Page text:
Big Cats News Highlights – February 2018

Indian Leopard - Big Cats India
Leopard - Big Cats India

Big Cats News February 2018

Two pilots martyred in IAF chopper crash.

Businessman evades country with several hundred crores of defaulted loans.

Canadian PM Justin Trudeau diplomatically snubbed on his visit to India.

63% of India’s wealth owned by 10% population, says Oxfam.

Evidently, a lot can happen in a month. But the above is all about the human world. How was the second month of 2018 for the big cats in India? Let’s take a look.

Four Yearly Tiger Census Kicks Off

The tiger census, which is conducted after every four years, was successfully initiated in February. The Wildlife Institute of India and National Tiger Conservation Authority are jointly conducting the census.

The entire exercise is to involve 40,000 forest officials using 14,000 camera traps to cover about 154,400 square miles of forest areas. The survey is to collect information on tiger population and its prey base. The results are likely to be announced early next year. The 2014 census had proclaimed presence 2,226 tigers in the country.

Queen’s Cubs Arrive in Ranthambhore

Tigress T84 Arrowhead popular as the Queen of the Ranthambhore has given birth to two new cubs. The tigress was spotted with her cubs on 22 Feb 2018 in Zone 2 of Ranthambhore National Park, near the Perni waterhole of Jhalra in Naal Ghati forest area.

They were found resting under a tree at about 4 o’ clock in the evening. The tourists and Park officials spotted them on their evening Jungle safari. The cubs are estimated to be about ten days old.

Profiling of Big Cats Nearing Completion

Random relocation of tigers, which has been the norm so far in Rajasthan, is soon to be a thing of the past. Wildlife Institute of India scientists are working on genome sequencing of tigers across the country. This process of profiling is already 80% completed.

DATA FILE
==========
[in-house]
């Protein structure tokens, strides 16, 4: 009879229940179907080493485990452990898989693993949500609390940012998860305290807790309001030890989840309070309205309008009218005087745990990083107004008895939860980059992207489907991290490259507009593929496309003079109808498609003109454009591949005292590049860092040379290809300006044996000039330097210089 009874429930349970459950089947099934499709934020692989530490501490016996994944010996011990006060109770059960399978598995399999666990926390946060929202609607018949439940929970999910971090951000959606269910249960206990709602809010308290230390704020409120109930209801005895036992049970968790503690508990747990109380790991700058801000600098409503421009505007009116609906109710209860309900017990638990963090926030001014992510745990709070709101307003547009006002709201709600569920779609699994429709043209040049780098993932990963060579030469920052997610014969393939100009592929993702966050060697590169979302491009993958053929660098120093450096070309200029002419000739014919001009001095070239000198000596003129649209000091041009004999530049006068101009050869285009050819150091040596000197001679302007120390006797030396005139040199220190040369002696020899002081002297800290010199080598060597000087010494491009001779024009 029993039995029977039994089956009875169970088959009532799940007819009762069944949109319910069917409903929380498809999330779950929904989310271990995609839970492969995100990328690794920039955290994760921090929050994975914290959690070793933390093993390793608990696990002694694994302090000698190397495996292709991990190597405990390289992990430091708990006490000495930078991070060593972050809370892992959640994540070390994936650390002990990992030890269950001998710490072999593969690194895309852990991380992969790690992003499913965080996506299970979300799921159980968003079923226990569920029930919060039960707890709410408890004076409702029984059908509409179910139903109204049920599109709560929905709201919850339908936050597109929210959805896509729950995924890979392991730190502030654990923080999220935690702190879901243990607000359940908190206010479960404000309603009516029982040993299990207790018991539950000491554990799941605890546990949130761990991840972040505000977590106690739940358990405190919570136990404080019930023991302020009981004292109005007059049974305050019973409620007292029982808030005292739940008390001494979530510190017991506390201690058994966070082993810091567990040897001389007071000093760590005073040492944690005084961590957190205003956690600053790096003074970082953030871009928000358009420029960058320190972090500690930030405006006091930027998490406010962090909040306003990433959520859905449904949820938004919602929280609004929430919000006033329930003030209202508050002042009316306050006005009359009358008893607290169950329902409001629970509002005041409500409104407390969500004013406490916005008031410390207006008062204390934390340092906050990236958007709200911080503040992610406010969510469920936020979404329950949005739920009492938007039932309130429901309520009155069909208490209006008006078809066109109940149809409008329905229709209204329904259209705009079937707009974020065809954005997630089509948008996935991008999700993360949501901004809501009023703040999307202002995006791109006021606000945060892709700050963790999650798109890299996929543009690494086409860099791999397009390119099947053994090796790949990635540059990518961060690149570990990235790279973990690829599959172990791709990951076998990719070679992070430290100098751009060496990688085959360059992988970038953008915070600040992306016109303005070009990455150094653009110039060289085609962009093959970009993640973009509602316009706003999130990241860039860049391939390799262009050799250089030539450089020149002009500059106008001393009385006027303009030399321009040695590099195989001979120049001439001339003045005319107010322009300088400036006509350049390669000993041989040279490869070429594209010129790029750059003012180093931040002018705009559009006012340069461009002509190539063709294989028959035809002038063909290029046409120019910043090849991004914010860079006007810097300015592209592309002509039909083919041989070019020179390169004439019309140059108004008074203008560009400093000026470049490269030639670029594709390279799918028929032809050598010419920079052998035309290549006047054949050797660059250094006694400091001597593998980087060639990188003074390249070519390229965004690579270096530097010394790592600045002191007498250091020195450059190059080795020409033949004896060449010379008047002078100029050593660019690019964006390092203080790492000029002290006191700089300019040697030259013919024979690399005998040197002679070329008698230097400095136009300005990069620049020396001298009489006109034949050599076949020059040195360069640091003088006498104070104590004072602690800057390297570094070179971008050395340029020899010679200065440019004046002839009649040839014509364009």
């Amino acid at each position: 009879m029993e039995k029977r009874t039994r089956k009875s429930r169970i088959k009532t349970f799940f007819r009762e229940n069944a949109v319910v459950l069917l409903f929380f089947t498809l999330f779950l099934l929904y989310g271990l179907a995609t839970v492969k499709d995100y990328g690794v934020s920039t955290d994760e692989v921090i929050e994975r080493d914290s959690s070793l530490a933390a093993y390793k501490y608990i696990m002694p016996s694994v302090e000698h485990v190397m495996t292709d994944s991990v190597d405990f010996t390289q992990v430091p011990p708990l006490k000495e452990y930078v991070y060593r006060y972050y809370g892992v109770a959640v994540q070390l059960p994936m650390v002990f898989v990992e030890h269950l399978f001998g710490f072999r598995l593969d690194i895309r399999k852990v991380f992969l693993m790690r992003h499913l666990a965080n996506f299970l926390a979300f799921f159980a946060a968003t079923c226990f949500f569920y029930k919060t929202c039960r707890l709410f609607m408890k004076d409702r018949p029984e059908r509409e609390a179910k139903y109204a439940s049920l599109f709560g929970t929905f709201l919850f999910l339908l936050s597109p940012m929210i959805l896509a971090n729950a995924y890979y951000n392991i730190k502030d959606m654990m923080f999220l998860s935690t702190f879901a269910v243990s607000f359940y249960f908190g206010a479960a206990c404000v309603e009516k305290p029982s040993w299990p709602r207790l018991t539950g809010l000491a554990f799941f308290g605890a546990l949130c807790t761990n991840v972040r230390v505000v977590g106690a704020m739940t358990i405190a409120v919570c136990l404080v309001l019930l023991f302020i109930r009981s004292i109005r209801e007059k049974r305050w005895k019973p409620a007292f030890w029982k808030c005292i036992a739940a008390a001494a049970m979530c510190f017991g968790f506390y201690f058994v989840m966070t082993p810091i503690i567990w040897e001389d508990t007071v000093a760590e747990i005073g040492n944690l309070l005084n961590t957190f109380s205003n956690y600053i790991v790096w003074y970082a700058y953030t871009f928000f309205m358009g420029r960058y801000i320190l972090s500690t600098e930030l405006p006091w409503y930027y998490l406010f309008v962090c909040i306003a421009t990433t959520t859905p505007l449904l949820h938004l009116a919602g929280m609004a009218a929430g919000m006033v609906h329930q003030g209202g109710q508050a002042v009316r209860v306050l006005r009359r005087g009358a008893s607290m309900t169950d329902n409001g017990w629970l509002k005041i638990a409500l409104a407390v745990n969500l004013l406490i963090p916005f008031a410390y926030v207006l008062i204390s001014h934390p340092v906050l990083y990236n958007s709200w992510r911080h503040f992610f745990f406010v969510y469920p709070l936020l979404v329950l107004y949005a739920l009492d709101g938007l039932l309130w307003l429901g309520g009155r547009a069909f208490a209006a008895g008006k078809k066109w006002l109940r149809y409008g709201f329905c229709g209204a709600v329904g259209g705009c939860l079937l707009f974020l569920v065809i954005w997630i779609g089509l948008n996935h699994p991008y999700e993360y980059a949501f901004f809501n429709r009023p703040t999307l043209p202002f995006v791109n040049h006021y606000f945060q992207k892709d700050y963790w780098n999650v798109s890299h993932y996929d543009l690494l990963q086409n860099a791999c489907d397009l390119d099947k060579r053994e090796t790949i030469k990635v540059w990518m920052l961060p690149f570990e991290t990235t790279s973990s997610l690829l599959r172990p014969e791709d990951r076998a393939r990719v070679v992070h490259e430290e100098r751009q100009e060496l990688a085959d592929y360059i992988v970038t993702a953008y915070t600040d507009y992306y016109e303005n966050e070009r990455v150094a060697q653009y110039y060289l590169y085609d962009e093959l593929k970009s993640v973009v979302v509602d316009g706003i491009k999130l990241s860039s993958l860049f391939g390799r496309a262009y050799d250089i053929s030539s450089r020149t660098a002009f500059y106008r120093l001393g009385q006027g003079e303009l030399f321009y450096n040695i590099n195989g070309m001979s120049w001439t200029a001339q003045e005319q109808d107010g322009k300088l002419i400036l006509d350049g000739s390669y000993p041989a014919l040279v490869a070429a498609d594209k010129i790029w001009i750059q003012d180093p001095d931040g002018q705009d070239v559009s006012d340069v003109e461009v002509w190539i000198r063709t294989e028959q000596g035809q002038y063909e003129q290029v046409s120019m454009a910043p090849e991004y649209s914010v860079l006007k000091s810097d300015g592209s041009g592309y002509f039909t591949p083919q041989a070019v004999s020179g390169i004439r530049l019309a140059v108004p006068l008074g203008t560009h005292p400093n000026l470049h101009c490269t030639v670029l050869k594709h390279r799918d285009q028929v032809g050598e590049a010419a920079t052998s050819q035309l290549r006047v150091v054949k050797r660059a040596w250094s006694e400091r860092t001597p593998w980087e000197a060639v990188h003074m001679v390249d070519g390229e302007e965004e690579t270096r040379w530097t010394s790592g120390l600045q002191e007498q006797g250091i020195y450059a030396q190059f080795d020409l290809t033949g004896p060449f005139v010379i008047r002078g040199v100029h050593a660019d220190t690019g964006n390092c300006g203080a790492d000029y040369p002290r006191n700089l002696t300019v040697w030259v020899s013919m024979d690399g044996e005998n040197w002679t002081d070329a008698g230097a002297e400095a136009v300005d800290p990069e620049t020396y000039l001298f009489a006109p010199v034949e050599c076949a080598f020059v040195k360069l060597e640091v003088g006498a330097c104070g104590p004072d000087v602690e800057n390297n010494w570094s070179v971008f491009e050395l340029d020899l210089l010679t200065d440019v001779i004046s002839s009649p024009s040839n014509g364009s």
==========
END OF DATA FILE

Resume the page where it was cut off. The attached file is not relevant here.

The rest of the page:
The process is aimed at creating a comprehensive database of genetic information of tigers. Thus, experts will be able to look into the complete biological and evolutionary history of each of these big cats.

Once the data compilation is concluded, the information shall be used to plan scientific relocation keeping in mind their biological histories and habitat compatibility.

Mystery of Tiger Deaths Unsolved

Two juvenile tigers and an elephant were found dead in the GS Betta range of Bandipur Tiger Reserve last month. The bodies had significantly decomposed by the time they were spotted. Forest officials and wildlife experts believed the deaths were caused by herbal poisoning.

However, the forensic reports now say that no traces of poison were found in the samples sent for testing. Herbal poisoning hasn’t been eliminated as the cause of death since some organic poisons get digested easily and the investigation began much later after death.

Kawal Tiger Reserve No Longer the Tiger Land

A recent wildlife survey conducted in the Kawal Reserve of Adilabad district of Telangana has unveiled that the place is devoid of tiger population at present. Since the region is witnessing large scale environmental changes, the conditions are unlikely to improve anytime soon.

Rather, the disturbance in habitat will only ensure that the big cats stay away from the place or return quickly to where ever they came from.

Compulsory Animal Passage Plan for Infrastructure Projects

A standing committee of the National Board of Wildlife has decided to make the animal passage plan a mandatory feature of all infrastructure projects. As per the decision, all linear construction projects passing through protected areas and notified eco-sensitive zones around the protected areas must submit such a plan with clear budget allocation for approval.

This will include all proposed highways, railway tracks, canals and railway lines passing through wildlife sanctuaries and protected areas.

Android App Launched to Monitor Wildlife Road Deaths

Roadkills, an Android app supported by the Wildlife Conservation Trust, has been launched to record animal deaths on roads and railway lines. The app lets users upload information on the death of animals, both domestic and wild, and upload geotagged photos.

The app data is expected to aid in identifying the routes most frequently used by animals. Such identification can be of great help in reducing and preventing accidental deaths, especially the ones caused by speeding trains and cars. The data will also help planners of infrastructure projects in the country.

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